Introduction to Probability Theory, Part 2

Propositions - the carriers of probability

A probability is a number between 0 and 1 which expresses someone's degree of confidence in the truth of some proposition. A proposition is simply a statement of fact like "This page is over 1000 words long". In reality, every such statement can be either true or false. You would only talk about a "probability" if you were unsure which of the both (true or false) was the case. However, what you always do know up-front, is that the proposition is either false or true, but not both, and not something in between either.

What about statements like "This page is entertaining and informative"? How can it really be either true or false? Doesn't it just depend on who is judging it? Well, it does, until you define some way of measuring "entertaining and informative" which does not involve a single person's tastes. But let's say that we agreed on some voting scheme in which all potential evaluators would participate in. Then the "entertaining and informative" would no longer be up to your or my opinion only - it would become more of an objective property of this page. And yes, without having seen the actual ratings, you could be unsure about this property (how everyone has rated it). So you could assign different probabilities to all the possible "entertaining and informative" ratings it might have. In other words, you would then have propositions like "The entertainment rating is 0/10" or "The informativeness rating is 9/10", and of course each of them could be true or false, but not at the same time. You might feel more confident that this page has good ratings than bad ratings and express this by numbers using your probability assignment when asked about it.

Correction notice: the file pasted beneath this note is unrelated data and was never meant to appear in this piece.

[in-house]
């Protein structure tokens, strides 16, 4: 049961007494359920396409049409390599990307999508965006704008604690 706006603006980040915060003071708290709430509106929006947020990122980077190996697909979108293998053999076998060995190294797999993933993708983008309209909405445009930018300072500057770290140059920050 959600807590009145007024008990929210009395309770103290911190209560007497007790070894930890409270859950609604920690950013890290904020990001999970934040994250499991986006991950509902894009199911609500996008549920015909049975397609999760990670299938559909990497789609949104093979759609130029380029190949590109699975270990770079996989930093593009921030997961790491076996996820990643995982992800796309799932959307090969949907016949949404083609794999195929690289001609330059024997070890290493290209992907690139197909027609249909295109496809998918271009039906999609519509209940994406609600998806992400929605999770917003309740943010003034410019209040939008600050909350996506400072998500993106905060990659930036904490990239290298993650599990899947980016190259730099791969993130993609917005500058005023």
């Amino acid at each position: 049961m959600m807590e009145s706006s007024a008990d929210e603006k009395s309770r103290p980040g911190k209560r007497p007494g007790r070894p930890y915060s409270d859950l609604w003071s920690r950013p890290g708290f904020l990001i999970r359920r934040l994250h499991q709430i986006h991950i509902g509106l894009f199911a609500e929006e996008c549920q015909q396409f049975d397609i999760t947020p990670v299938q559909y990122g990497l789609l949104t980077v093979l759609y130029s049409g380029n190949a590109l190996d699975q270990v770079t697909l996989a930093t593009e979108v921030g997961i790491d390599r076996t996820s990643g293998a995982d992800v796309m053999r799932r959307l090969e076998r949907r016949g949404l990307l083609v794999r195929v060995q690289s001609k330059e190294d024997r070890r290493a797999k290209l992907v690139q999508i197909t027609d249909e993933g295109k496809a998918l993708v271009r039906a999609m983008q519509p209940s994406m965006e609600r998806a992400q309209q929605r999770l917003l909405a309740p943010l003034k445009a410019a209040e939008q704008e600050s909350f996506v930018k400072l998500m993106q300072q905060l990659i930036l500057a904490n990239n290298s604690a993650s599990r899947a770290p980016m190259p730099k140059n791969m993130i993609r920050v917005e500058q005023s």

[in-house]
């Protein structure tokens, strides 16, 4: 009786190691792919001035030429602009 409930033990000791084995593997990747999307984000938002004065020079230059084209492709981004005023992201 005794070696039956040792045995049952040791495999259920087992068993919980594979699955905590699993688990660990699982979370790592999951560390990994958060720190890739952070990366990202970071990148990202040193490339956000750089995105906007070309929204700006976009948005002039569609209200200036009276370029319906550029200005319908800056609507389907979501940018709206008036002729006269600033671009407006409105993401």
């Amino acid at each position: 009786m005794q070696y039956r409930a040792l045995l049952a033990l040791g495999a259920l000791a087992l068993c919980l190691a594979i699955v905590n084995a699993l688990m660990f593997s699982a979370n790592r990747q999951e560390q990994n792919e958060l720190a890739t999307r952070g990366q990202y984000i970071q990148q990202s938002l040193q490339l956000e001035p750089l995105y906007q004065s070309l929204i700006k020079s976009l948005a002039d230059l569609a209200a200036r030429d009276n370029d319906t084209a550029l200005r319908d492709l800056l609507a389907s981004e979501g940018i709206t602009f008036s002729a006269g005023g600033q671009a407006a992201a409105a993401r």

The thing I'd like you to consider is that when we are discussing probabilities, we are talking about our degree of uncertainty about some concrete propositions. If the propositions appear fuzzy and their truth seems undecidable in principle, then we have to become more specific first and clarify what we mean before we can even start talking about and asking questions about probabilities. Obviously, if we don't even know what our questions are about, we cannot expect any definite and useful answers.

Incidentally, propositions like "a die throw result is 4" or "a coin throw outcome is heads" are very clear. Pretty much everyone agrees on what they mean and could check their truth just like anyone else. Now you see one reason why these sorts of propositions are so eagerly used in classroom introductions to probability. Still, there are many other propositions that just as concrete and a lot more fun to think about than these trivial examples.

Finally, note that the very reason why we talk about probabilities of propositions is that, although they are verifiable in principle (their truth could be checked - and we know how), they may be quite hard to verify in practice. Maybe the proposition is about something that has not happened yet; it could also just as well be about some past event. If we were able to directly find out whether it's true or false, we would of course just do it and we wouldn't waste time talking about its "probability". Probability is for situations where we have to infer the truth of a proposition from whatever indirect clues we can collect without doing miracles or spending a fortune.

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